KEY2CHEM

Titration

Titrations may be used to determine the concentration of an analyte in a solution can be determined by a titration. The titrant is a solution of known concentration that reacts specifically with the analyte to determine its concentration. The equivalence point of the titration occurs when the reacts completely with the titrant (\(\text{moles analyte initially present} = \text{moles titrant added}\)). The equivalence point is often detected by a color change (or change in another property), called the end point. The end point should coincide as closely as possible with the equivalence point. This observable event is called the end point of the titration.

 


Example 1.

In the titration of \(50.0\text{ mL}\) of \(0.15\text{ M}\) \(\require{mhchem}\ce{HCl}\) with \(0.20\text{ M}\) \(\require{mhchem}\ce{Ba(OH)2}\), what volume of \(\require{mhchem}\ce{Ba(OH)2}\) will have been added at the equivalence point?

\(\require{mhchem}\ce{Ba(OH)2(aq) + 2HCl(aq) -> BaCl2(aq) + 2H2O(l)}\)

A. \(38\text{ mL}\)

B. \(19\text{ mL}\)

C. \(9.5\text{ mL}\)

 

 

Solution 

B. \(19\text{ mL}\)

The volume of titrant required to reach the equivalence point can be determined from the initial quantity of analyte present, since at the equivalence point the moles of the two species are equivalent.

\(50.0\text{ mL }\require{mhchem}\ce{HCl} \times \frac{1\text{ L}}{1000\text{ mL}} \times \frac{0.15\text{ mol }\ce{HCl}}{1\text{ L }}\times \frac{1\text{ mol }\ce{Ba(OH)2}}{2\text{ mol }\ce{HCl}}\times \frac{1\text{ L }}{0.20\text{ mol }\ce{Ba(OH)2} }\times \frac{1000\text{ mL}}{1\text{ L}}= 19\text{ mL}\)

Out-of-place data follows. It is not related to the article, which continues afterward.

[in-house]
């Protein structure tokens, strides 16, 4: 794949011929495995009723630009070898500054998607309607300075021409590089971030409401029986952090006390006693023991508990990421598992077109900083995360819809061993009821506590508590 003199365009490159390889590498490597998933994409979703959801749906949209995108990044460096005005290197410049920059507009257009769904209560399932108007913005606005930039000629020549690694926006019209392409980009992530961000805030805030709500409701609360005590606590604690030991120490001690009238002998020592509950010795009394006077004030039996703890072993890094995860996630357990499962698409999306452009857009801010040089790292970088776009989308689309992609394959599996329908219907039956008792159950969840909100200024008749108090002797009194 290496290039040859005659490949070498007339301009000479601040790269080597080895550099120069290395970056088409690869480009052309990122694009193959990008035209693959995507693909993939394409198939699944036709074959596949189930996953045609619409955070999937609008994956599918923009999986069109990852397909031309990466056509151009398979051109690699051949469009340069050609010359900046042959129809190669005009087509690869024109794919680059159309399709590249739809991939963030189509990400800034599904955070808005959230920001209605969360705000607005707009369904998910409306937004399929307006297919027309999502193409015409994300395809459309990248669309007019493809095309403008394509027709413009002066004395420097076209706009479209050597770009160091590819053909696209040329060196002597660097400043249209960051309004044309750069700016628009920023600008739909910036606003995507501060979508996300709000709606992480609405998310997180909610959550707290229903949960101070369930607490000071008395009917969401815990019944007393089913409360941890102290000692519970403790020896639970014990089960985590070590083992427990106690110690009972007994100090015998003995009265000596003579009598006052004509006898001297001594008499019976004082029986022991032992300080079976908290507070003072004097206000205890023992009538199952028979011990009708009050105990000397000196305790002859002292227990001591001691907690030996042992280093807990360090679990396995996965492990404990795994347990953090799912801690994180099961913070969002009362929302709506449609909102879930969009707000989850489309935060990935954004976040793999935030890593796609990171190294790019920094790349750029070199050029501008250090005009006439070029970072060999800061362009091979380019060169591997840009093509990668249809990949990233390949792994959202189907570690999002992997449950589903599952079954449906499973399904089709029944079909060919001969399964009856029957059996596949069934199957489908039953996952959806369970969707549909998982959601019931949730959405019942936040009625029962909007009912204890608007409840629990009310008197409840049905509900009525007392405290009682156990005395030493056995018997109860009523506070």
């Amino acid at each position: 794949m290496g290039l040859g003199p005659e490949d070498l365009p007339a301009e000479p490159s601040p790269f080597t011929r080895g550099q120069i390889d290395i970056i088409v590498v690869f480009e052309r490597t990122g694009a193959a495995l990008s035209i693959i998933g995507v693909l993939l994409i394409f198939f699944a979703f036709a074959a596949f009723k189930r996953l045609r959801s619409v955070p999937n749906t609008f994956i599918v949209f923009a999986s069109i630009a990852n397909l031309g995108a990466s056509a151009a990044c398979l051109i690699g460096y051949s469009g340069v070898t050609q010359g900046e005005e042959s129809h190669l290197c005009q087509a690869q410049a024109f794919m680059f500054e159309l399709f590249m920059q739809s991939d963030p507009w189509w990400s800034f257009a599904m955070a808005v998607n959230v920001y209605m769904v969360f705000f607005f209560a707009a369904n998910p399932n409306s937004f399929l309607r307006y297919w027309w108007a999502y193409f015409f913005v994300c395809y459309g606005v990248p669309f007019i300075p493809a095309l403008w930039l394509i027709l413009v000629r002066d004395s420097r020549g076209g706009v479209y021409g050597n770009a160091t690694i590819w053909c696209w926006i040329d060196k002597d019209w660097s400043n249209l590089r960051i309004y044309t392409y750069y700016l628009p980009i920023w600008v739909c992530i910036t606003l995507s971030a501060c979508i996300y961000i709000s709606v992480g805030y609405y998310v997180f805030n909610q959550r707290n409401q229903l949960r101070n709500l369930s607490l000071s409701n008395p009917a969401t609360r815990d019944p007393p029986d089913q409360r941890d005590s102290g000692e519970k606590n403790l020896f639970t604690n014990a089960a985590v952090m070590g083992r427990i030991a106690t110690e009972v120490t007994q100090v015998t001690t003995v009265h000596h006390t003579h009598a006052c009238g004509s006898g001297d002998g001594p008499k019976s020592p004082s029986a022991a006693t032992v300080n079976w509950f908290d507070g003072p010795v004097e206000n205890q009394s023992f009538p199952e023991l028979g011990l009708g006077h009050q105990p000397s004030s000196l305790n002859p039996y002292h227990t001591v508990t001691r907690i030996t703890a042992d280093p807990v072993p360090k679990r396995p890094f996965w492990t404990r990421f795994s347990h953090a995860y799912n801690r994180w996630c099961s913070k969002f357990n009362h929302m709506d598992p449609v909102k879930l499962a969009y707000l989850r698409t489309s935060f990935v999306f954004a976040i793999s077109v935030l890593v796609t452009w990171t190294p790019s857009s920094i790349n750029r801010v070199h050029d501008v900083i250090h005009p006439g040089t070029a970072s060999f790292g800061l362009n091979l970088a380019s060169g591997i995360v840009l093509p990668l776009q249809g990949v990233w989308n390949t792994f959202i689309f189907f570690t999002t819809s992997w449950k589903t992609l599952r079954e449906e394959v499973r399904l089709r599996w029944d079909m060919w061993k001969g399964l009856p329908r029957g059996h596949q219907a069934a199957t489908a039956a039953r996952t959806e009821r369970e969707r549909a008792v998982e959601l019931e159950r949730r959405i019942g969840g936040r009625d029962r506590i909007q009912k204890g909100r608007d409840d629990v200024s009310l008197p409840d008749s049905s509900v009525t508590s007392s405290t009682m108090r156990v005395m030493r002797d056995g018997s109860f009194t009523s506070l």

Example 2.

What is the concentration of a \(25.0\text{ mL}\) sample of \(\require{mhchem}\ce{H2SO4}\) analyte that requires \(44.2\text{ mL}\)  of \(0.18\text{ M}\) \(\require{mhchem}\ce{NaOH}\) to reach the equivalence point? 

\(\require{mhchem}\ce{H2SO4(aq) + 2NaOH(aq) -> 2H2O(l) + Na2SO4(aq)}\)

A. \(0.16 \text{ M}\)

B. \(0.0040 \text{ M}\)

C. \(0.25 \text{ M} \)

 

 

Solution

A. \(0.16 \text{ M}\)

The moles of analyte can be solved using the moles of added titrant. Dividing by initial volume (in units of liters, not milliliters) yields molar concentration.

\(44.2\text{ mL }\require{mhchem}\ce{NaOH} \times \frac{1\text{ L}}{1000\text{ mL}} \times \frac{0.18\text{ mol }\ce{NaOH}}{1\text{ L }}\times \frac{1\text{ mol }\ce{H2SO4}}{2\text{ mol }\ce{NaOH}}= 4.0\times 10^{-3}\text{ mol }\ce{H2SO4}\)

\(\text{Molarity} = \frac{\text{mol }\require{mhchem}\ce{H2SO4}}{\text{ L}} = \frac{4.0\times 10^{-3}\text{ mol}}{0.0250\text{ L}} = 0.16\text{ M}\)


Example 3.

The ________________ in a titration occurs when the species of interest (the analyte) is totally consumed by the reacting species in the titrant.

 

A. end point

B. equivalence point

C. equilibrium point

 

 

Solution

B. equivalence point

 

The equivalence of the titration occurs when the analyte is totally consumed by the reacting species in the titrant. The equivalence point is often indicated by a change in a property (such as color) that occurs when the equivalence point is reached. This observable event is called the end point of the titration.